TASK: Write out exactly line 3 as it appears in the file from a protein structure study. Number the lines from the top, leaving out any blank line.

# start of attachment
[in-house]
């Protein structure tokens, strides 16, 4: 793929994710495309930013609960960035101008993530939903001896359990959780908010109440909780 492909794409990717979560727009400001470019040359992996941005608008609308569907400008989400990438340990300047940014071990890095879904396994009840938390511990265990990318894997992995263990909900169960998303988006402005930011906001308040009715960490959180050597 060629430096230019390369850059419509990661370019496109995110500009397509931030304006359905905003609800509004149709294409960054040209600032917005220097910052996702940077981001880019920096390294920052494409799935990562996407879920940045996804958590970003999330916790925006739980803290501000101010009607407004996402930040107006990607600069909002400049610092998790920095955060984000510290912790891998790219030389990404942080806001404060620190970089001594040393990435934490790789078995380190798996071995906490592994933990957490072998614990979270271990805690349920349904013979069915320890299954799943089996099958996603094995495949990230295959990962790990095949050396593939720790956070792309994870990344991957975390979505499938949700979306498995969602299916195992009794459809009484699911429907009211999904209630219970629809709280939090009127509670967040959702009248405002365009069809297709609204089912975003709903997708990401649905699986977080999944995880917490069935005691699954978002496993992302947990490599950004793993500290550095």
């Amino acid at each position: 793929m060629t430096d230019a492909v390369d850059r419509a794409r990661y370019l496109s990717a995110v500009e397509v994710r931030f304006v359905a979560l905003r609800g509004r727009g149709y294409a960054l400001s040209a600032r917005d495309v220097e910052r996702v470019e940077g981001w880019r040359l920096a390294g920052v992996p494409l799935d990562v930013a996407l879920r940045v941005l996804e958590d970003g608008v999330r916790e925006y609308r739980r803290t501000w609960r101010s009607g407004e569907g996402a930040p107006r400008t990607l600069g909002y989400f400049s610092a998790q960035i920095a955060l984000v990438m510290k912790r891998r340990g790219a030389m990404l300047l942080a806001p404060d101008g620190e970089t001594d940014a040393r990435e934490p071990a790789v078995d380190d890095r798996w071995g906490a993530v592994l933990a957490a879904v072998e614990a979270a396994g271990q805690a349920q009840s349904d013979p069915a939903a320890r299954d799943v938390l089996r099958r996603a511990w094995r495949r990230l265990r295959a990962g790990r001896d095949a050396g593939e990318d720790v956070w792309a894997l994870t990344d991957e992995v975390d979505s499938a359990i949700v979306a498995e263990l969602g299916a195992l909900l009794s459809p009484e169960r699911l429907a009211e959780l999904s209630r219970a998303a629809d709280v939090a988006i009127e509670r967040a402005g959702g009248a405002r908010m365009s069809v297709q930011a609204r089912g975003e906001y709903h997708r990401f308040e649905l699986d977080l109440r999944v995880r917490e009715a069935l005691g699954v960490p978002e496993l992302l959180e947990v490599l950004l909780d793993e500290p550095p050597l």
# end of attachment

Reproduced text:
């Amino acid at each position: 793929m060629t430096d230019a492909v390369d850059r419509a794409r990661y370019l496109s990717a995110v500009e397509v994710r931030f304006v359905a979560l905003r609800g509004r727009g149709y294409a960054l400001s040209a600032r917005d495309v220097e910052r996702v470019e940077g981001w880019r040359l920096a390294g920052v992996p494409l799935d990562v930013a996407l879920r940045v941005l996804e958590d970003g608008v999330r916790e925006y609308r739980r803290t501000w609960r101010s009607g407004e569907g996402a930040p107006r400008t990607l600069g909002y989400f400049s610092a998790q960035i920095a955060l984000v990438m510290k912790r891998r340990g790219a030389m990404l300047l942080a806001p404060d101008g620190e970089t001594d940014a040393r990435e934490p071990a790789v078995d380190d890095r798996w071995g906490a993530v592994l933990a957490a879904v072998e614990a979270a396994g271990q805690a349920q009840s349904d013979p069915a939903a320890r299954d799943v938390l089996r099958r996603a511990w094995r495949r990230l265990r295959a990962g790990r001896d095949a050396g593939e990318d720790v956070w792309a894997l994870t990344d991957e992995v975390d979505s499938a359990i949700v979306a498995e263990l969602g299916a195992l909900l009794s459809p009484e169960r699911l429907a009211e959780l999904s209630r219970a998303a629809d709280v939090a988006i009127e509670r967040a402005g959702g009248a405002r908010m365009s069809v297709q930011a609204r089912g975003e906001y709903h997708r990401f308040e649905l699986d977080l109440r999944v995880r917490e009715a069935l005691g699954v960490p978002e496993l992302l959180e947990v490599l950004l909780d793993e500290p550095p050597l």